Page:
By Tom Mattingly
For longtime Vol fans, the 1985 Tennessee football season might well have happened yesterday. Memories are still fresh, with the team being remembered fondly.
On the evening of Nov. 30, 1985, Vol fans stood much taller and much prouder, savoring Tennessee’s first SEC title since 1969. It had been quite a season for the young men in orange.
No. 10 Tennessee (the Vols would finish the season at No. 4 after a 35-7 dismantling of Miami in the Sugar Bowl) closed out one of its most memorable regular seasons with a 30-0 victory over Vanderbilt that really wasn’t that close. On this day, in front of the WTBS cameras, 30-0 was plenty.
The Vols jumped to an early 10-0 lead on a 10-yard scoring toss from Daryl Dickey to Tim McGee and a Carlos Reveiz field goal. Dickey was outstanding that afternoon, completing 22-of-32 passes for 299 yards and three touchdowns.
(Fuad and Carlos Reveiz capably handled placekicking duties for the Vols from 1981-86, older brother Fuad from 1981-84, Carlos in 1985-86. Vol fans in the know will remember that Fuad was a placekicker in a linebacker’s body, suiting up at 5-10, 220. It says something about the passage of time that Fuad’s son, Nick, rose from obscure walk-on to being a starting linebacker and two-time team captain.)
Given a 10-0 lead, Vol defenders were relentless in their pursuit of the Commodores.
A record crowd of 97,372 packed Neyland Stadium and enjoyed every moment. It was the third shutout down the stretch run (the Vols also shut out Rutgers and Kentucky). The Vols dispatched their last five regular season foes by a combined 163-21. They outscored the opposition over 12 games by 325-140. Fans began mentioning the team in the same breath as other great teams in Tennessee history.
Against Alabama on Oct. 19, the Vols had suffered an apparently crushing blow, when starting signal-caller Tony Robinson, who had graced the cover of Sports Illustrated after a 38-20 win over No. 1-ranked Auburn, went down with a knee injury just as the Vols were driving to a game-clinching score.
Robinson’s injury thrust Dickey, son of former Vol head coach and then newly hired AD Doug Dickey, into the spotlight. Vol fans, well aware Daryl had played sparingly to that point, were concerned about the stretch run of the season.
They shouldn’t have been. Daryl, who had an exceptional mind and “feel” for the game, showed uncommon smarts in leading the Vols.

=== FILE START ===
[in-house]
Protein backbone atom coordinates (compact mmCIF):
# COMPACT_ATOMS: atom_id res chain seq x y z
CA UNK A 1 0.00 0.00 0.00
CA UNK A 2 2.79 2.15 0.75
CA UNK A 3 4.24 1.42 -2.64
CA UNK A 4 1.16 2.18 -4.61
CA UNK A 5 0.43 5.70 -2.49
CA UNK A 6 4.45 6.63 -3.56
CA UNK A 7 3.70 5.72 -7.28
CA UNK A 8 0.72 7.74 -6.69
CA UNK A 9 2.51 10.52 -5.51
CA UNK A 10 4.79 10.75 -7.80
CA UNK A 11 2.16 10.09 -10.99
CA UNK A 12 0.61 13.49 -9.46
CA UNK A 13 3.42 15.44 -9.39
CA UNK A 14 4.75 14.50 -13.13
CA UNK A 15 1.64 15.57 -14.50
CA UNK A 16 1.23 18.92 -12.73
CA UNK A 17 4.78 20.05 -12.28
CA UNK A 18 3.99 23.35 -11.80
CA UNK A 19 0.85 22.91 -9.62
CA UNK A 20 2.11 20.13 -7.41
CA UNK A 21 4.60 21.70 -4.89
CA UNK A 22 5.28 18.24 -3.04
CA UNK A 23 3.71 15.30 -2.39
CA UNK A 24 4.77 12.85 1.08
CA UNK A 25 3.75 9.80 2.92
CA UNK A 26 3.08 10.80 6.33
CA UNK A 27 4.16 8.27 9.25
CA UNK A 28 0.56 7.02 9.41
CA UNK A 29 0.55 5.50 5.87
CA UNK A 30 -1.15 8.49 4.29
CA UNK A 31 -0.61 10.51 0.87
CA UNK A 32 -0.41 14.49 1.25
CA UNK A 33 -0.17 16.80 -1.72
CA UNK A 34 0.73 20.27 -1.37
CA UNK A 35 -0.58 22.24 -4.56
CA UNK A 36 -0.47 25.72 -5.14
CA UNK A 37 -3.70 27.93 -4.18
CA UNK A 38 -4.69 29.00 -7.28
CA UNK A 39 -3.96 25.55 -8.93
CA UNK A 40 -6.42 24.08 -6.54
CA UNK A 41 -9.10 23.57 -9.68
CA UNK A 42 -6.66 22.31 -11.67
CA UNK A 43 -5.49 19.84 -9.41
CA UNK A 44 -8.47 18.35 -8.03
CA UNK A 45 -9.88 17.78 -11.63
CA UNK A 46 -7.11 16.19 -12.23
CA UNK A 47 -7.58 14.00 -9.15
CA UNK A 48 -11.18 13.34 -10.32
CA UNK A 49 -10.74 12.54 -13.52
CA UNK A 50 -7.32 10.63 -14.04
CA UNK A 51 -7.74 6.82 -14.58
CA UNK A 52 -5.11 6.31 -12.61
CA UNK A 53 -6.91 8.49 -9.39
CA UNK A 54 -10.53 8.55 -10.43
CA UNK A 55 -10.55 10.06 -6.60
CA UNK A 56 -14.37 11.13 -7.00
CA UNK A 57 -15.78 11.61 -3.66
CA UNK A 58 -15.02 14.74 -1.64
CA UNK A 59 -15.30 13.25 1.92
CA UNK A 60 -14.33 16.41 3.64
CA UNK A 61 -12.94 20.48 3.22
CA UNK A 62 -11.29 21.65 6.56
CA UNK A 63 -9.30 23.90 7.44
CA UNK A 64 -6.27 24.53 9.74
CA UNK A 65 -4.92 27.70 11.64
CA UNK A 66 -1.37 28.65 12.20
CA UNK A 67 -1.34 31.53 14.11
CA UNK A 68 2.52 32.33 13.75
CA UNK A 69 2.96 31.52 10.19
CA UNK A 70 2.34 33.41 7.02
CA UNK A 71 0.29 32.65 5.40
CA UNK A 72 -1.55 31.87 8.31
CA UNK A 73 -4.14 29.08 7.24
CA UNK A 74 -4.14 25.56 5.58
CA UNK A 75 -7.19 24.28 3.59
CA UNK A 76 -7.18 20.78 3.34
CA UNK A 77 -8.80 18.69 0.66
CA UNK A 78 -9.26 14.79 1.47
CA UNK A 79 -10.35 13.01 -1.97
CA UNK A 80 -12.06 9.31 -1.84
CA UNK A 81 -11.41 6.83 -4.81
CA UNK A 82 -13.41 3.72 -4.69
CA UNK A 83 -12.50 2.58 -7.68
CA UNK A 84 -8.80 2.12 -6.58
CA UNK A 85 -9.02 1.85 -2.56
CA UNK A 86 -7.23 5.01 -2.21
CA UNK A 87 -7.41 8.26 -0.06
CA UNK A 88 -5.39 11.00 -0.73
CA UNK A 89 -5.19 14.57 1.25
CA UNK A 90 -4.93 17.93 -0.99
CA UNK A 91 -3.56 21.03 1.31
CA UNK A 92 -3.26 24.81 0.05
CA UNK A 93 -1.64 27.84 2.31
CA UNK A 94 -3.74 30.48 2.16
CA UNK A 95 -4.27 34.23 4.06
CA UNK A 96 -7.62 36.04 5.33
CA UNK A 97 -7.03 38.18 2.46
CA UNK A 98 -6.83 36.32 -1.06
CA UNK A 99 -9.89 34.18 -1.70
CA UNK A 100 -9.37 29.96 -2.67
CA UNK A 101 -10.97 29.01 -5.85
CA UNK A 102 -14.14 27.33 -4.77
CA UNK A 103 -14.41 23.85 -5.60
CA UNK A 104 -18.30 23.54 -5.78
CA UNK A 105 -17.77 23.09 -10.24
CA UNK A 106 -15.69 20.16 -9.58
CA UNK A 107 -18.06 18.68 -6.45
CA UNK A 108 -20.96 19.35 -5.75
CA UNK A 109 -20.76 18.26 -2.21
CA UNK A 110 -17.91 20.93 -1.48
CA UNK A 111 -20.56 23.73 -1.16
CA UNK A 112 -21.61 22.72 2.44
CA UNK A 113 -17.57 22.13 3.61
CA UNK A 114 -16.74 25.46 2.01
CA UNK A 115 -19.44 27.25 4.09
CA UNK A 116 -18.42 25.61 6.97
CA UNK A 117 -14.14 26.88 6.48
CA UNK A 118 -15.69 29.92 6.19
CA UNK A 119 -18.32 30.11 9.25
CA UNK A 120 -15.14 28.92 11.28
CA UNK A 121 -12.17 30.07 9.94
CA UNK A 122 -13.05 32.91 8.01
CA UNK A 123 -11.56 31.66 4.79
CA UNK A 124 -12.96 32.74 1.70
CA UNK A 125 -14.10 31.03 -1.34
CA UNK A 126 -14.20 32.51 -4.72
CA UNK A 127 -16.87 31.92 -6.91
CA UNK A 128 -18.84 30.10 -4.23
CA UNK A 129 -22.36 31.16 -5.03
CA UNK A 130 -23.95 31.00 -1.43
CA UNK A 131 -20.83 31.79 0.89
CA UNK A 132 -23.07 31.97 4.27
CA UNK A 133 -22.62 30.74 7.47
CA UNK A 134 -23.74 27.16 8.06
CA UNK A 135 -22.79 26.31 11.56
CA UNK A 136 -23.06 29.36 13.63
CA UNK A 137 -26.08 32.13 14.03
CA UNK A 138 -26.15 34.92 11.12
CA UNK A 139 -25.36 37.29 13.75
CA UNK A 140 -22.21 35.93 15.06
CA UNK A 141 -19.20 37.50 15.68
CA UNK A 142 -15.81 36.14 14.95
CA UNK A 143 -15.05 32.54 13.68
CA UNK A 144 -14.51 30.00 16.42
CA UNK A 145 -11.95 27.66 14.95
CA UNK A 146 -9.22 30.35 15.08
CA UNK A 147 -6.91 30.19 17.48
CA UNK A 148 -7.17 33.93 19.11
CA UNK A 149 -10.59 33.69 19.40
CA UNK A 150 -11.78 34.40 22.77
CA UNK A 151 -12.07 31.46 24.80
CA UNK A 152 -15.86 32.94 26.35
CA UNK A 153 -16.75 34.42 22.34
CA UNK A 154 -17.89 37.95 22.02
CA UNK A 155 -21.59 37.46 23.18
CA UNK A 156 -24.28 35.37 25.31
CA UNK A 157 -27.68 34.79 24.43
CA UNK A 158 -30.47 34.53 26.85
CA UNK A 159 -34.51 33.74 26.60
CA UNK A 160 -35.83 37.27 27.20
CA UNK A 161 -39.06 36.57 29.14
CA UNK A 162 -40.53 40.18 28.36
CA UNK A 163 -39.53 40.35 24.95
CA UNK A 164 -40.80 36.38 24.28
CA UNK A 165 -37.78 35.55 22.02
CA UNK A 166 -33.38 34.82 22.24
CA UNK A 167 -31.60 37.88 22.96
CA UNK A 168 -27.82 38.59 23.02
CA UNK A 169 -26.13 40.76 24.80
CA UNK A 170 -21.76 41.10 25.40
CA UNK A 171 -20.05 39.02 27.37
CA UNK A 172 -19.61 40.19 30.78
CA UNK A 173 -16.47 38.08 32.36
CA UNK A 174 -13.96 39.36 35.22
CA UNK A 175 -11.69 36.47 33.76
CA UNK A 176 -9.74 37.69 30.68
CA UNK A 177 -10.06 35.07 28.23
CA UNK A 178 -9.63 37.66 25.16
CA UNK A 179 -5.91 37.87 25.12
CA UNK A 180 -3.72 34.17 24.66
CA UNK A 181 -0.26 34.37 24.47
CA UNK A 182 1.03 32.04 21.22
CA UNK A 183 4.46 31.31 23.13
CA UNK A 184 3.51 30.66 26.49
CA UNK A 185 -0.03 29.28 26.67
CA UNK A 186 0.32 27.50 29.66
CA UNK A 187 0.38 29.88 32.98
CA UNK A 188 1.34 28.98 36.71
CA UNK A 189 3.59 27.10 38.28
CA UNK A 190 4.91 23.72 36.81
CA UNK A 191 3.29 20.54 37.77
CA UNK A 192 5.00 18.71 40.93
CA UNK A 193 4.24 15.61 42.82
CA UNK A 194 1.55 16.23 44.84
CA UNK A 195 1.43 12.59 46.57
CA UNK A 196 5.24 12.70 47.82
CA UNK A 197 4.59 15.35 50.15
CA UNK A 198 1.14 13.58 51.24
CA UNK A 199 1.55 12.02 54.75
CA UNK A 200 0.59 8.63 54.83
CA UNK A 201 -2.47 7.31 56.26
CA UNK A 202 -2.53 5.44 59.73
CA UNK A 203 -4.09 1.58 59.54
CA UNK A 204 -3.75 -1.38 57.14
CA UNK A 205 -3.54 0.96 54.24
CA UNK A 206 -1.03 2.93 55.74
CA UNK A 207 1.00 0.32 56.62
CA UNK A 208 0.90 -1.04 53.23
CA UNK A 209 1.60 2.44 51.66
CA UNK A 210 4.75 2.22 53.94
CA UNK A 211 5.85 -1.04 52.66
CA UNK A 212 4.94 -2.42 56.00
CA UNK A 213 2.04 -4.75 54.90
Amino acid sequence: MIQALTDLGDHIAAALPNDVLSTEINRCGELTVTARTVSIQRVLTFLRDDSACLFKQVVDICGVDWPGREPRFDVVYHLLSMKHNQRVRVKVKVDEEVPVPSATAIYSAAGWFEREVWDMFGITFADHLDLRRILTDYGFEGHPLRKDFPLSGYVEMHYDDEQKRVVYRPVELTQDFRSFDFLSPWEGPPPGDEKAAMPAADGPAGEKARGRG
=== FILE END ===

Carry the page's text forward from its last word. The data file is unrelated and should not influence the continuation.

History records that Dickey’s first pass against the Tide was fraught with trouble, almost spoiling the party.
An Alabama linebacker, with nothing but green artificial turf ahead of him, got his hands on the ball but dropped it. Dickey recovered nicely, with but one interception in 130 attempts the rest of the season, 106 in a row without a pick at one juncture.
Chris White of Cleveland, Tenn., also excelled that season, intercepting nine passes for 168 yards and one score, earning him All-American honors along with McGee,
Against Ole Miss, White had two of his interceptions and blocked a punt.
“Chris always seems to be around the ball on virtually every play and comes up with key interceptions,” said John Majors.
Dale Jones, who also hailed from Cleveland, was a dominant force up front at defensive end, a player whose motor ran all the time. His name pops up more often than not when the most inspirational players of all time are discussed.
“Of course, Dale Jones is one of the premier defensive ends in the nation,” said Majors.
Jones made one of the great plays in Tennessee history against Alabama, intercepting a Mike Shula pass at point-blank range to quell a Tide scoring drive.
“Was that intercepted in mid-air?” John Ward said on the Vol Network. “Ladies and gentlemen, what a play by Cleveland, Tennessee’s, Dale Jones!”
White and McGee were All-American selections, while Jones, Carlos Reveiz, and Bruce Wilkerson were also named All-SEC.
The win against Miami in the Sugar Bowl, seemingly against all odds, is one of the first contests mentioned when Vol fans choose their favorite games. The Louisiana Superdome belonged to Tennessee that night.
“The 1985 Vols will live in memory as the team that restored the Tennessee tradition,” Russ Bebb wrote.
He was right. Sometimes teams find the magic and ride it all the way to a more-than-successful season. That doesn’t, however, begin to describe this team.
Once the 1985 Vols found that magic, they created a special niche for themselves in the hearts of Vol fans. All the little pieces fell together in exactly the right way to create a legendary team.
No Vol fan will ever forget this bunch.
Nor should they.